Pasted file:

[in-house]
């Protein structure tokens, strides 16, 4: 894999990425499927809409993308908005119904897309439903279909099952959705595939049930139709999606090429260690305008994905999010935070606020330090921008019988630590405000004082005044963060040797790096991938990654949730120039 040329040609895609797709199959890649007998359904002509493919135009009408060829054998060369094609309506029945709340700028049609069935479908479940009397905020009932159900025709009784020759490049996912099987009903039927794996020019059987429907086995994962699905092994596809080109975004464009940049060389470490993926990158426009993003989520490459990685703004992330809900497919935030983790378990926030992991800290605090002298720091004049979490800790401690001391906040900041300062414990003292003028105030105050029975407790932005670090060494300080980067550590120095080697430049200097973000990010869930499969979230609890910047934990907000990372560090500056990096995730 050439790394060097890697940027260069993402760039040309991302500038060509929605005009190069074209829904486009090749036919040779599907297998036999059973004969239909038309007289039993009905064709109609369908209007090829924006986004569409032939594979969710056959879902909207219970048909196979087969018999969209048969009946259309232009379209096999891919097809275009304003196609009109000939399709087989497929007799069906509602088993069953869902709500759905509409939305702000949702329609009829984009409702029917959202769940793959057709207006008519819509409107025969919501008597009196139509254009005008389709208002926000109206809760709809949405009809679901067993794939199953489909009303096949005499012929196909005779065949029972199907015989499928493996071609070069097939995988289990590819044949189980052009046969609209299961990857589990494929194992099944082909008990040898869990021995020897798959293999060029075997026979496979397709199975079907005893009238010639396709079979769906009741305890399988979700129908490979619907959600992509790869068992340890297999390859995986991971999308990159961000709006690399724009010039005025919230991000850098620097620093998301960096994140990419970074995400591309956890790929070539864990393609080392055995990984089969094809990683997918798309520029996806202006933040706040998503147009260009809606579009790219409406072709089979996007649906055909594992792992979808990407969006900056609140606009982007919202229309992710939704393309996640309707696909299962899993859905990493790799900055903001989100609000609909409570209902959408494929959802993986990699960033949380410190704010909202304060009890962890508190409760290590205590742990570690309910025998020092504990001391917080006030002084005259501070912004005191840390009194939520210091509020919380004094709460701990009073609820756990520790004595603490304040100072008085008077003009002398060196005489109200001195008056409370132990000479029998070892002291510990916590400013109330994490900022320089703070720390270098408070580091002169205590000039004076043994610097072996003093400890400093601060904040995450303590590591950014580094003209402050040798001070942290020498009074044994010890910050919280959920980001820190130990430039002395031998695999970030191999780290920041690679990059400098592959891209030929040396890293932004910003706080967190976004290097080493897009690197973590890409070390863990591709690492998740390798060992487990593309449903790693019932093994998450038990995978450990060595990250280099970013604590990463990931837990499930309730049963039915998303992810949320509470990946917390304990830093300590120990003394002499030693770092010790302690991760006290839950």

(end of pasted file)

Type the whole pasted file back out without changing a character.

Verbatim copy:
[in-house]
């Protein structure tokens, strides 16, 4: 894999990425499927809409993308908005119904897309439903279909099952959705595939049930139709999606090429260690305008994905999010935070606020330090921008019988630590405000004082005044963060040797790096991938990654949730120039 040329040609895609797709199959890649007998359904002509493919135009009408060829054998060369094609309506029945709340700028049609069935479908479940009397905020009932159900025709009784020759490049996912099987009903039927794996020019059987429907086995994962699905092994596809080109975004464009940049060389470490993926990158426009993003989520490459990685703004992330809900497919935030983790378990926030992991800290605090002298720091004049979490800790401690001391906040900041300062414990003292003028105030105050029975407790932005670090060494300080980067550590120095080697430049200097973000990010869930499969979230609890910047934990907000990372560090500056990096995730 050439790394060097890697940027260069993402760039040309991302500038060509929605005009190069074209829904486009090749036919040779599907297998036999059973004969239909038309007289039993009905064709109609369908209007090829924006986004569409032939594979969710056959879902909207219970048909196979087969018999969209048969009946259309232009379209096999891919097809275009304003196609009109000939399709087989497929007799069906509602088993069953869902709500759905509409939305702000949702329609009829984009409702029917959202769940793959057709207006008519819509409107025969919501008597009196139509254009005008389709208002926000109206809760709809949405009809679901067993794939199953489909009303096949005499012929196909005779065949029972199907015989499928493996071609070069097939995988289990590819044949189980052009046969609209299961990857589990494929194992099944082909008990040898869990021995020897798959293999060029075997026979496979397709199975079907005893009238010639396709079979769906009741305890399988979700129908490979619907959600992509790869068992340890297999390859995986991971999308990159961000709006690399724009010039005025919230991000850098620097620093998301960096994140990419970074995400591309956890790929070539864990393609080392055995990984089969094809990683997918798309520029996806202006933040706040998503147009260009809606579009790219409406072709089979996007649906055909594992792992979808990407969006900056609140606009982007919202229309992710939704393309996640309707696909299962899993859905990493790799900055903001989100609000609909409570209902959408494929959802993986990699960033949380410190704010909202304060009890962890508190409760290590205590742990570690309910025998020092504990001391917080006030002084005259501070912004005191840390009194939520210091509020919380004094709460701990009073609820756990520790004595603490304040100072008085008077003009002398060196005489109200001195008056409370132990000479029998070892002291510990916590400013109330994490900022320089703070720390270098408070580091002169205590000039004076043994610097072996003093400890400093601060904040995450303590590591950014580094003209402050040798001070942290020498009074044994010890910050919280959920980001820190130990430039002395031998695999970030191999780290920041690679990059400098592959891209030929040396890293932004910003706080967190976004290097080493897009690197973590890409070390863990591709690492998740390798060992487990593309449903790693019932093994998450038990995978450990060595990250280099970013604590990463990931837990499930309730049963039915998303992810949320509470990946917390304990830093300590120990003394002499030693770092010790302690991760006290839950």